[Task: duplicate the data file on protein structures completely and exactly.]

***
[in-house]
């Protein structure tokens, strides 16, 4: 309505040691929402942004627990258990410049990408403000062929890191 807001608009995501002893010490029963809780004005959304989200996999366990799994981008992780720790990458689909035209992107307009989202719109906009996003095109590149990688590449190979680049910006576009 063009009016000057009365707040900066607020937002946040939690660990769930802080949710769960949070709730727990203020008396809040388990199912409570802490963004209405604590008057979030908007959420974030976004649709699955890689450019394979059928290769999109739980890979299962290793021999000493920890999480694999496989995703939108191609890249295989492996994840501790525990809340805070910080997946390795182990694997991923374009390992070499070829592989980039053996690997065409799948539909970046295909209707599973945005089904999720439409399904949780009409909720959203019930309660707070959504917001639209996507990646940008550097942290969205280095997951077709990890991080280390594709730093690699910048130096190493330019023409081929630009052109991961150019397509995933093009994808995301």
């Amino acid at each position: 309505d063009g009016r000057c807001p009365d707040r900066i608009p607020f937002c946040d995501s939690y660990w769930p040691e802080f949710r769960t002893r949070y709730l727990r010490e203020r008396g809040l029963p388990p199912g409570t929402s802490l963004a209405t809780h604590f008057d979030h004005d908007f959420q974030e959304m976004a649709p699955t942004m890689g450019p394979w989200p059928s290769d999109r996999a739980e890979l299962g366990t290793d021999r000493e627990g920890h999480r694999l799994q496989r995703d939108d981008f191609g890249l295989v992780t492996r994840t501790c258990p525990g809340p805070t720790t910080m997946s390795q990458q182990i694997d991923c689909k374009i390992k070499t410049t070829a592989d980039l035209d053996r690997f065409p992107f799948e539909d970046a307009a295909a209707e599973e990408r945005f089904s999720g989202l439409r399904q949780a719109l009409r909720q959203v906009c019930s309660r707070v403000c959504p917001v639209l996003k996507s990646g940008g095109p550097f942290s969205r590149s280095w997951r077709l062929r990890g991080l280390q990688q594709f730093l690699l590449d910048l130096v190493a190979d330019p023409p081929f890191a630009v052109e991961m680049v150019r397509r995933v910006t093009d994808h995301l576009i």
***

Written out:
[in-house]
């Protein structure tokens, strides 16, 4: 309505040691929402942004627990258990410049990408403000062929890191 807001608009995501002893010490029963809780004005959304989200996999366990799994981008992780720790990458689909035209992107307009989202719109906009996003095109590149990688590449190979680049910006576009 063009009016000057009365707040900066607020937002946040939690660990769930802080949710769960949070709730727990203020008396809040388990199912409570802490963004209405604590008057979030908007959420974030976004649709699955890689450019394979059928290769999109739980890979299962290793021999000493920890999480694999496989995703939108191609890249295989492996994840501790525990809340805070910080997946390795182990694997991923374009390992070499070829592989980039053996690997065409799948539909970046295909209707599973945005089904999720439409399904949780009409909720959203019930309660707070959504917001639209996507990646940008550097942290969205280095997951077709990890991080280390594709730093690699910048130096190493330019023409081929630009052109991961150019397509995933093009994808995301």
């Amino acid at each position: 309505d063009g009016r000057c807001p009365d707040r900066i608009p607020f937002c946040d995501s939690y660990w769930p040691e802080f949710r769960t002893r949070y709730l727990r010490e203020r008396g809040l029963p388990p199912g409570t929402s802490l963004a209405t809780h604590f008057d979030h004005d908007f959420q974030e959304m976004a649709p699955t942004m890689g450019p394979w989200p059928s290769d999109r996999a739980e890979l299962g366990t290793d021999r000493e627990g920890h999480r694999l799994q496989r995703d939108d981008f191609g890249l295989v992780t492996r994840t501790c258990p525990g809340p805070t720790t910080m997946s390795q990458q182990i694997d991923c689909k374009i390992k070499t410049t070829a592989d980039l035209d053996r690997f065409p992107f799948e539909d970046a307009a295909a209707e599973e990408r945005f089904s999720g989202l439409r399904q949780a719109l009409r909720q959203v906009c019930s309660r707070v403000c959504p917001v639209l996003k996507s990646g940008g095109p550097f942290s969205r590149s280095w997951r077709l062929r990890g991080l280390q990688q594709f730093l690699l590449d910048l130096v190493a190979d330019p023409p081929f890191a630009v052109e991961m680049v150019r397509r995933v910006t093009d994808h995301l576009i």